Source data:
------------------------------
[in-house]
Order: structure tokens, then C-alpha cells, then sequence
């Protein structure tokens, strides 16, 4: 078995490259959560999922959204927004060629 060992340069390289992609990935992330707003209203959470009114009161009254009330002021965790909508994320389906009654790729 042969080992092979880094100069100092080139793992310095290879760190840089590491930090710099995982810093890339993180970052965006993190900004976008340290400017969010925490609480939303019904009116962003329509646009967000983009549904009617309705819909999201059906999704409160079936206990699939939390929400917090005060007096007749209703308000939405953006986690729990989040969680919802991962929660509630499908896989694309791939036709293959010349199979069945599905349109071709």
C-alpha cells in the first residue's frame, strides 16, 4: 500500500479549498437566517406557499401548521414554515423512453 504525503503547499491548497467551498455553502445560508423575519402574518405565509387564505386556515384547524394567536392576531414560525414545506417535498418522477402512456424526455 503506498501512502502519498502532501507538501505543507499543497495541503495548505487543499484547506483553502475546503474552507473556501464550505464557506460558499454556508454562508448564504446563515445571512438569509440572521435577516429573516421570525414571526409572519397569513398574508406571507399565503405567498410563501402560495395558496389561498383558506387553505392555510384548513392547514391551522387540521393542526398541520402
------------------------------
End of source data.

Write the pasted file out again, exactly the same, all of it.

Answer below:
[in-house]
Order: structure tokens, then C-alpha cells, then sequence
């Protein structure tokens, strides 16, 4: 078995490259959560999922959204927004060629 060992340069390289992609990935992330707003209203959470009114009161009254009330002021965790909508994320389906009654790729 042969080992092979880094100069100092080139793992310095290879760190840089590491930090710099995982810093890339993180970052965006993190900004976008340290400017969010925490609480939303019904009116962003329509646009967000983009549904009617309705819909999201059906999704409160079936206990699939939390929400917090005060007096007749209703308000939405953006986690729990989040969680919802991962929660509630499908896989694309791939036709293959010349199979069945599905349109071709």
C-alpha cells in the first residue's frame, strides 16, 4: 500500500479549498437566517406557499401548521414554515423512453 504525503503547499491548497467551498455553502445560508423575519402574518405565509387564505386556515384547524394567536392576531414560525414545506417535498418522477402512456424526455 503506498501512502502519498502532501507538501505543507499543497495541503495548505487543499484547506483553502475546503474552507473556501464550505464557506460558499454556508454562508448564504446563515445571512438569509440572521435577516429573516421570525414571526409572519397569513398574508406571507399565503405567498410563501402560495395558496389561498383558506387553505392555510384548513392547514391551522387540521393542526398541520402